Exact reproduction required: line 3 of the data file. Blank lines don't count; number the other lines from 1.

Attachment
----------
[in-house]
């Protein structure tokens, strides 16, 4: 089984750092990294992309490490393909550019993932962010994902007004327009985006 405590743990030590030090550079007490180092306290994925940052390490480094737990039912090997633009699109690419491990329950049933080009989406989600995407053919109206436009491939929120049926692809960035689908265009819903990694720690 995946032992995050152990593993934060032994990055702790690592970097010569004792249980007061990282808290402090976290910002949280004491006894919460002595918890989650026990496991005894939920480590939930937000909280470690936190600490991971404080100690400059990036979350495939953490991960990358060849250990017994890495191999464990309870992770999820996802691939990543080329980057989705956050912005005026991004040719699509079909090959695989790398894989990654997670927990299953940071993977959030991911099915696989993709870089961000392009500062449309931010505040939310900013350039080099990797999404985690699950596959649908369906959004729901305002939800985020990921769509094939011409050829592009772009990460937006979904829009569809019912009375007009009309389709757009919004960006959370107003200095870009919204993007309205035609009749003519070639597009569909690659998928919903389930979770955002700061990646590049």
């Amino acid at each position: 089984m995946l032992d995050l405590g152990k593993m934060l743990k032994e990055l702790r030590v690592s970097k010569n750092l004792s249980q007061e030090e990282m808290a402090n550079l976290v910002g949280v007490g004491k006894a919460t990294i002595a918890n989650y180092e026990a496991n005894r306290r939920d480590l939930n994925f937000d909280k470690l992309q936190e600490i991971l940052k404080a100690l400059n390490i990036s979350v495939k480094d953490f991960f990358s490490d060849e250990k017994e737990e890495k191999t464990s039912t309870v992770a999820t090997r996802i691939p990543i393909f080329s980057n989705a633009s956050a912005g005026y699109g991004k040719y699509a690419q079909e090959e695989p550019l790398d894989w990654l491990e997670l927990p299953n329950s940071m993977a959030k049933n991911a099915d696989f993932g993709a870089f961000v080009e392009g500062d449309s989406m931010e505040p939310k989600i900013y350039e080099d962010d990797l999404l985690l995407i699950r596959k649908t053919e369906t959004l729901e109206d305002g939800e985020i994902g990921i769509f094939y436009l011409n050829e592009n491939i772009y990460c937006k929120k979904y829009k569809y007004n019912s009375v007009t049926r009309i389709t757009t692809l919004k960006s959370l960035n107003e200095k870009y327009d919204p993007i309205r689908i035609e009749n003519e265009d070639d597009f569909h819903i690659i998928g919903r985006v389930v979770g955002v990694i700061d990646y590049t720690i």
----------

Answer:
């Amino acid at each position: 089984m995946l032992d995050l405590g152990k593993m934060l743990k032994e990055l702790r030590v690592s970097k010569n750092l004792s249980q007061e030090e990282m808290a402090n550079l976290v910002g949280v007490g004491k006894a919460t990294i002595a918890n989650y180092e026990a496991n005894r306290r939920d480590l939930n994925f937000d909280k470690l992309q936190e600490i991971l940052k404080a100690l400059n390490i990036s979350v495939k480094d953490f991960f990358s490490d060849e250990k017994e737990e890495k191999t464990s039912t309870v992770a999820t090997r996802i691939p990543i393909f080329s980057n989705a633009s956050a912005g005026y699109g991004k040719y699509a690419q079909e090959e695989p550019l790398d894989w990654l491990e997670l927990p299953n329950s940071m993977a959030k049933n991911a099915d696989f993932g993709a870089f961000v080009e392009g500062d449309s989406m931010e505040p939310k989600i900013y350039e080099d962010d990797l999404l985690l995407i699950r596959k649908t053919e369906t959004l729901e109206d305002g939800e985020i994902g990921i769509f094939y436009l011409n050829e592009n491939i772009y990460c937006k929120k979904y829009k569809y007004n019912s009375v007009t049926r009309i389709t757009t692809l919004k960006s959370l960035n107003e200095k870009y327009d919204p993007i309205r689908i035609e009749n003519e265009d070639d597009f569909h819903i690659i998928g919903r985006v389930v979770g955002v990694i700061d990646y590049t720690i």